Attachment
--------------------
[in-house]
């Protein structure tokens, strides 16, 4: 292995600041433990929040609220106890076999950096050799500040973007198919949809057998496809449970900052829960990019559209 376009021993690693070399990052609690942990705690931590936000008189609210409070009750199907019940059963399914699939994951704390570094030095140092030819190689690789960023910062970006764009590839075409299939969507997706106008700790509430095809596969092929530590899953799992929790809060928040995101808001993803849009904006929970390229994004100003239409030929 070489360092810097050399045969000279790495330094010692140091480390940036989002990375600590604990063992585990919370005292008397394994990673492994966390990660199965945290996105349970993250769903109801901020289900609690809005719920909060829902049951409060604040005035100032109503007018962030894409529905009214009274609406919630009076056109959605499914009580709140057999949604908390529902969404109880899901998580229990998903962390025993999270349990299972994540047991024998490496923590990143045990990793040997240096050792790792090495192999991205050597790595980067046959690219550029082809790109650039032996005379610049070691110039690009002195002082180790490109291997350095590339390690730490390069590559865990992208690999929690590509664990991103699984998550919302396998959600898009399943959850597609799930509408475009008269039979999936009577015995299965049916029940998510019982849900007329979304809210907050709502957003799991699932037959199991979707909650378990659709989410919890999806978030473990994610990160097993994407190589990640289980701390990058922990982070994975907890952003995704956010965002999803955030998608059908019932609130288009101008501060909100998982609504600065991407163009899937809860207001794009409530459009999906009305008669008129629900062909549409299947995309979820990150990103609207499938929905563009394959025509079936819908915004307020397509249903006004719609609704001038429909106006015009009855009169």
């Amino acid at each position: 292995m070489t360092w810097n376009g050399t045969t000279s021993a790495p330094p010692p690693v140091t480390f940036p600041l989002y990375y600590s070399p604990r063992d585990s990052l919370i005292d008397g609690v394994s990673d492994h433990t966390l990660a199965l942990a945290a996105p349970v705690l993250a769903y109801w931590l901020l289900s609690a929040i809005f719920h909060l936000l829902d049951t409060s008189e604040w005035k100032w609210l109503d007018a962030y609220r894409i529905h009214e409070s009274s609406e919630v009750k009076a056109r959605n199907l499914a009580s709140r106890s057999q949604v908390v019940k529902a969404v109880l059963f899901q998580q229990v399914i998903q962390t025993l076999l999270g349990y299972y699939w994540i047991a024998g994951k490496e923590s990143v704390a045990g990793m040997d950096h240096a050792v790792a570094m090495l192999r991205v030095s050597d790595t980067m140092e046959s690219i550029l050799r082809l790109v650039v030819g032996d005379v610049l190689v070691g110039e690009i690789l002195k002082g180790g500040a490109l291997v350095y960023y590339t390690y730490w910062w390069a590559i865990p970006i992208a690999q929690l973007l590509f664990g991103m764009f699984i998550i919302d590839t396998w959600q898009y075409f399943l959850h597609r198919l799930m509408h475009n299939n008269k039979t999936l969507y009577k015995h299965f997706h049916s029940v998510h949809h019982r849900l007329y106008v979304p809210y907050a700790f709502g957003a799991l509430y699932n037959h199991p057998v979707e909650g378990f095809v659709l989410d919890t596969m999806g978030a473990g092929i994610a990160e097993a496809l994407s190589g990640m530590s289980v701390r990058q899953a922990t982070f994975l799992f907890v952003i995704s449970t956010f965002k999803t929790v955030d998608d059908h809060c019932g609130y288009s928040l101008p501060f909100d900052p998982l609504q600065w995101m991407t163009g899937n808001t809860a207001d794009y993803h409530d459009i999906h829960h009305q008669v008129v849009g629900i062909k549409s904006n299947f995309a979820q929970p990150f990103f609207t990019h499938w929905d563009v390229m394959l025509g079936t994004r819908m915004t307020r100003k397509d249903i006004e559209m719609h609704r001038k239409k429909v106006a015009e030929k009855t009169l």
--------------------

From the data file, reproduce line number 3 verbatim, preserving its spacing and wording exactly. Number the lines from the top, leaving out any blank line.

């Amino acid at each position: 292995m070489t360092w810097n376009g050399t045969t000279s021993a790495p330094p010692p690693v140091t480390f940036p600041l989002y990375y600590s070399p604990r063992d585990s990052l919370i005292d008397g609690v394994s990673d492994h433990t966390l990660a199965l942990a945290a996105p349970v705690l993250a769903y109801w931590l901020l289900s609690a929040i809005f719920h909060l936000l829902d049951t409060s008189e604040w005035k100032w609210l109503d007018a962030y609220r894409i529905h009214e409070s009274s609406e919630v009750k009076a056109r959605n199907l499914a009580s709140r106890s057999q949604v908390v019940k529902a969404v109880l059963f899901q998580q229990v399914i998903q962390t025993l076999l999270g349990y299972y699939w994540i047991a024998g994951k490496e923590s990143v704390a045990g990793m040997d950096h240096a050792v790792a570094m090495l192999r991205v030095s050597d790595t980067m140092e046959s690219i550029l050799r082809l790109v650039v030819g032996d005379v610049l190689v070691g110039e690009i690789l002195k002082g180790g500040a490109l291997v350095y960023y590339t390690y730490w910062w390069a590559i865990p970006i992208a690999q929690l973007l590509f664990g991103m764009f699984i998550i919302d590839t396998w959600q898009y075409f399943l959850h597609r198919l799930m509408h475009n299939n008269k039979t999936l969507y009577k015995h299965f997706h049916s029940v998510h949809h019982r849900l007329y106008v979304p809210y907050a700790f709502g957003a799991l509430y699932n037959h199991p057998v979707e909650g378990f095809v659709l989410d919890t596969m999806g978030a473990g092929i994610a990160e097993a496809l994407s190589g990640m530590s289980v701390r990058q899953a922990t982070f994975l799992f907890v952003i995704s449970t956010f965002k999803t929790v955030d998608d059908h809060c019932g609130y288009s928040l101008p501060f909100d900052p998982l609504q600065w995101m991407t163009g899937n808001t809860a207001d794009y993803h409530d459009i999906h829960h009305q008669v008129v849009g629900i062909k549409s904006n299947f995309a979820q929970p990150f990103f609207t990019h499938w929905d563009v390229m394959l025509g079936t994004r819908m915004t307020r100003k397509d249903i006004e559209m719609h609704r001038k239409k429909v106006a015009e030929k009855t009169l």